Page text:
First Interview with Geoffrey Miller of Energybat Labs
You would think that with all the replicating and inventing of a wide diversity of exotic free energy technologies Geoff has done over the past 45 years, that he would be well known; but until now, he has stayed under the radar. Here is his first interview about these subjects.
Before you read up, I'd like to take a poll.
Here's the video where I've added relevant images to accompany the topic of our interview as it progresses. While I don't expect you to pay rapt attention to the images, I do hope you'll listen in such a way that you can at least catch the images out of the corner of your eye. It took a lot of time to prepare this. I hope you like it.
Now 55 years old, Geoffrey has been in one laboratory or another working on exotic free energy stuff since he was 10 years old. Living near Philadelphia's Franklin Institute, Philadelphia Free Library, and Natural History Museum, growing up, he spent a lot of time there, absorbing as much knowledge as he could, like a sponge.
When the Franklin Institute library closed down, he was able to get many of their books. His own library in his lab contains around 10,000 books and papers.
Speaking of a personal library, he said he has fourteen computers full of video footage, both of his own stuff, as well as of things he's collected over the years, including all the original TeslaTech conference videos when there were on VHS.
He loves electricity, and like Tesla, when ideas come to him, they come in 3-D, and he is able to work them out completely in his head before building them. At age 5, he was helping his electrician dad wire houses.
He is not just a theoretician; he thrives in experimentation and in building things. On his website that he finally put up not long ago, he lists 20 projects in which he's involved. But he told me that there are probably closer to 100, including: cold electricity; crystal batteries; centrifugal energy amplification; Tesla experiments, including a Tesla turbine; magnetic rail; Bedini energizer; Energybat alternator, Newman magnet motor; Searl motor; Hull's fusion; Joule ringer; and the Energybat rotating solenoid motor. The one that first caught my attention, when Deggory brought it to my attention on Friday, was the Energybat Labs Household 10,000 watt Generator, which, from what I can tell, could be another instance of the self-looped motor-generator (or Q-mo-gen) class of devices we've been tracking for about a year now.
He made an 8-foot-long replica of Joseph Newman's motor that produces a net 10 kilowatts. When he showed it to Joseph, Joseph gave him a license, saying "You're the first one to actually build one exactly like I do."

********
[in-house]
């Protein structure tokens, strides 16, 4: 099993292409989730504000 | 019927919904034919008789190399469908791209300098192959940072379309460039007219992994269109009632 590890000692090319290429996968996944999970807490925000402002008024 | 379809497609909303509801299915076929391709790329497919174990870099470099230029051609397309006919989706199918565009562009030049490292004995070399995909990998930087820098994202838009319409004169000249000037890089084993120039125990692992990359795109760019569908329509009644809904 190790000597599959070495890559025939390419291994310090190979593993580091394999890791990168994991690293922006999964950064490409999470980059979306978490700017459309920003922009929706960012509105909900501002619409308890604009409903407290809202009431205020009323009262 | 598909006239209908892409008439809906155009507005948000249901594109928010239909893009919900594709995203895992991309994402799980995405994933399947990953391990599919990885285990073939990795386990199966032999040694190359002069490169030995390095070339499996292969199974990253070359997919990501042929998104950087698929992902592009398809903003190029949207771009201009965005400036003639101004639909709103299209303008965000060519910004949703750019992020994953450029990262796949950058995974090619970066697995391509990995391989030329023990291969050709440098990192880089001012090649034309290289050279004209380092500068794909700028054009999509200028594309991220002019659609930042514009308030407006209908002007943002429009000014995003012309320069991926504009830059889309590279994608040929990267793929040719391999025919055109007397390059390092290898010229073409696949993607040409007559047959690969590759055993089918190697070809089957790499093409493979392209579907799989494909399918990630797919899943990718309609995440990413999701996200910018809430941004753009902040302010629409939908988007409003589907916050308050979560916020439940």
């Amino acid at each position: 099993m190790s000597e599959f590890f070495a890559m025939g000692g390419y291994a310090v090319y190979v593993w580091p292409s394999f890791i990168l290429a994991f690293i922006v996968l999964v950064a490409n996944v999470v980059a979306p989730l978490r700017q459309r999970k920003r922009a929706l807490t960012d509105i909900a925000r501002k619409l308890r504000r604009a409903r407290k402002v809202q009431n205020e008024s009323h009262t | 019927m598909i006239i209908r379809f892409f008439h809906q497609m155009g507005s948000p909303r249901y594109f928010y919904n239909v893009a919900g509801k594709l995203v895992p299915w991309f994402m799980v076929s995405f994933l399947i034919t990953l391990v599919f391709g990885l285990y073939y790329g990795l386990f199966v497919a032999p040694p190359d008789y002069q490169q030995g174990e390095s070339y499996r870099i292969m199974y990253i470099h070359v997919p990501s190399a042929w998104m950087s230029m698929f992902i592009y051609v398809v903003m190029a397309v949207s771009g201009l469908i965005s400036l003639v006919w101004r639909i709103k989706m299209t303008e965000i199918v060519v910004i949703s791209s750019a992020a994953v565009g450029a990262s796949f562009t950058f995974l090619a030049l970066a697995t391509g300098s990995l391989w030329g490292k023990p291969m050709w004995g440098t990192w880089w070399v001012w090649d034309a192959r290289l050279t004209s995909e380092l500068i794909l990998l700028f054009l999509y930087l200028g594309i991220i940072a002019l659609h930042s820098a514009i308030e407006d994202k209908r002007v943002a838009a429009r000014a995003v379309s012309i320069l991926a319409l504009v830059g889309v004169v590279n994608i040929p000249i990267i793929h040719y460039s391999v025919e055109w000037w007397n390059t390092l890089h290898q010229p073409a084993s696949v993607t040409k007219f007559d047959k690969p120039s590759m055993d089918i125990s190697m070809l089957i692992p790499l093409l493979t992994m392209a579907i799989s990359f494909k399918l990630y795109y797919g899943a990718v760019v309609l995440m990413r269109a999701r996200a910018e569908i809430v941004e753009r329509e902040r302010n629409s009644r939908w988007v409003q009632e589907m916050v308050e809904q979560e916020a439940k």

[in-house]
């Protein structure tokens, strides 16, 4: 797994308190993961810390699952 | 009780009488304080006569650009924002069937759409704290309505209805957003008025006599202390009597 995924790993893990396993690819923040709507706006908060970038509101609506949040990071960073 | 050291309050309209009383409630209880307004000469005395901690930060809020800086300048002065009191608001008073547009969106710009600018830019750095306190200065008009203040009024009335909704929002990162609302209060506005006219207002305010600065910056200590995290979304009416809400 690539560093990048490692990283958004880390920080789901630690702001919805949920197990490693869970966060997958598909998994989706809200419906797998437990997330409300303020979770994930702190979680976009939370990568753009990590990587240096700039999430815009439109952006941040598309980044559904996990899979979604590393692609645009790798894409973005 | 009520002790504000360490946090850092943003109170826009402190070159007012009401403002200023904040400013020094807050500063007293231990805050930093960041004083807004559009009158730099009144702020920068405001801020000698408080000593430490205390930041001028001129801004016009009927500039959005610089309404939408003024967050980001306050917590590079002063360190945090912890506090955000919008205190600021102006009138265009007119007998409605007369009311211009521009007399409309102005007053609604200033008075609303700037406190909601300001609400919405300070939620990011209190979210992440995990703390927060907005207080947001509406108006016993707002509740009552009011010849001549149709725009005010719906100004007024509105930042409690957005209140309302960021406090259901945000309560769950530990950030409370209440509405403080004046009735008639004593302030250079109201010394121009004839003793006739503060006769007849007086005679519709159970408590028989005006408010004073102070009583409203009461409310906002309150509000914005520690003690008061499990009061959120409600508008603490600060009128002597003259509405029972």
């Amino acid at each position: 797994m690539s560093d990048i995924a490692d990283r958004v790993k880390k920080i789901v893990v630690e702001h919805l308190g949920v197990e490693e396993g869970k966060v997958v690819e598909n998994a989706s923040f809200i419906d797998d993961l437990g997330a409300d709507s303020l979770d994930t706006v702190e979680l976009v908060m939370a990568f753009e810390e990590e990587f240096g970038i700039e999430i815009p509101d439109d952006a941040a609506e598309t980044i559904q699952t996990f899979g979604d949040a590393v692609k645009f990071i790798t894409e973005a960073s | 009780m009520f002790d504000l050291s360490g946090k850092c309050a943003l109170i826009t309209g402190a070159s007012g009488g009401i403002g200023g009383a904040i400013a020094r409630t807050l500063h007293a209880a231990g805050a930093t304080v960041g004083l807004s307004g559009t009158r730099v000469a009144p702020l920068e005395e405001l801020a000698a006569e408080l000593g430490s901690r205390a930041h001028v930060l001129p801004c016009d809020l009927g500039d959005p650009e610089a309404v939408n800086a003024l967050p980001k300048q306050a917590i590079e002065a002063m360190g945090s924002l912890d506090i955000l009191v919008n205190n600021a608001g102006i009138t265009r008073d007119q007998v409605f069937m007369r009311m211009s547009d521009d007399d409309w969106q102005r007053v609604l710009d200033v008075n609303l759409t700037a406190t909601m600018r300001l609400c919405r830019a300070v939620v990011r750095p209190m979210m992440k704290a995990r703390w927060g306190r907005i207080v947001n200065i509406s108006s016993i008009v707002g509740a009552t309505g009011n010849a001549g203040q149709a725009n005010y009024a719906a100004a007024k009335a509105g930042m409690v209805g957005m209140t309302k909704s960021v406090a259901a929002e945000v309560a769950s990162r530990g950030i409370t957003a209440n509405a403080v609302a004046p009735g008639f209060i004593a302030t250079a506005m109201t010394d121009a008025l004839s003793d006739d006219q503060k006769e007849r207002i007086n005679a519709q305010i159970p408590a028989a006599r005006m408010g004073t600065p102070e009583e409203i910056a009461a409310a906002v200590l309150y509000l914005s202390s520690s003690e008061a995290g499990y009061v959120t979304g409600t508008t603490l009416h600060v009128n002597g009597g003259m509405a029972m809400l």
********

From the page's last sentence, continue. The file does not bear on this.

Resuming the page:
He also duplicated some of Eric Dollard's work back in the 1980s.
One of his most remarkable accomplishments is that Geoff says he has replicated Nikola Tesla's work at Colorado Springs lab for transmission of electricity using no wires. This involves resonant pulses (non-limited-propagation) with the earth. You don't get any more out than what you put in, but supposedly, a receiver could pick up the power from anywhere on earth.
In terms of practical power devices, Geoff has come up with a generator that involves centrifugal force, a turbine, pressure tanks, and a generator to turn the rotation into electricity. If I understood right, this could be made into a self-looped system to provide continuous electrical output. Also, it is simple enough that people could download plans, go to their hardware store, and build one.
The catch is that presently he is cramped up, having had to consolidate three buildings into one, so he has a logjam in productivity. He said he has videos of all this stuff.
The lab he rents, with dimension 25' wide x 25' high x 40' long, is powered by one of his devices. He also has two 40' shipping containers filled with equipment.
Geoff has been awarded two US Patents, with international patents as well, on what he calls a "Pull-Out", which is basically a truck bed size tool chest that one person can pull out the back, onto legs. It has received best of show awards at exhibitions and has been featured on television. He said he has large orders from Home Depot, Lowes, and others; with expected retail price of $3500. He needs just $1 million USD to launch manufacturing, with SolidWorks drawings ready to be manufactured by the world's largest blow molding company. Revenue stream could be coming in within 6 months. A conservative financial projection puts profits at 1.7 billion in sales. This could be applied to a wide range of industries: construction, catering, emergency responders, farmers markets, outside and indoor expo booths.
The tragedy is that he was very close to launching this, when his investor pulled out, turning what could have been a huge windfall into a huge financial burden.
He doesn't have an apartment, stays with his girlfriend, who had a nervous breakdown when the Pull-Out investor pulled out, and he works a $5/hour job in the morning to cover gas, food, and other menial expenses. He's 5 months behind on his lab rent.
This was when he decided that maybe it had come time to let the public know about what he's been working on.
So don't ignore that "donate" button on his site. He's got $0.47 in his bank account, and $1.00 in his wallet until Friday, when he'll be getting $97.00. You can send donations via PayPal to firstname.lastname@example.org
Despite all these negative things that have happened to him, I found him to be very upbeat, inspiring, and enjoyable to talk to.
His life-long primary goal has been "to unveil and deliver a
commercially viable 'new prime mover' that will be able to run a compact home
generator capable of sustaining a households electrical requirements
independent of the established energy grid regardless of night or day."
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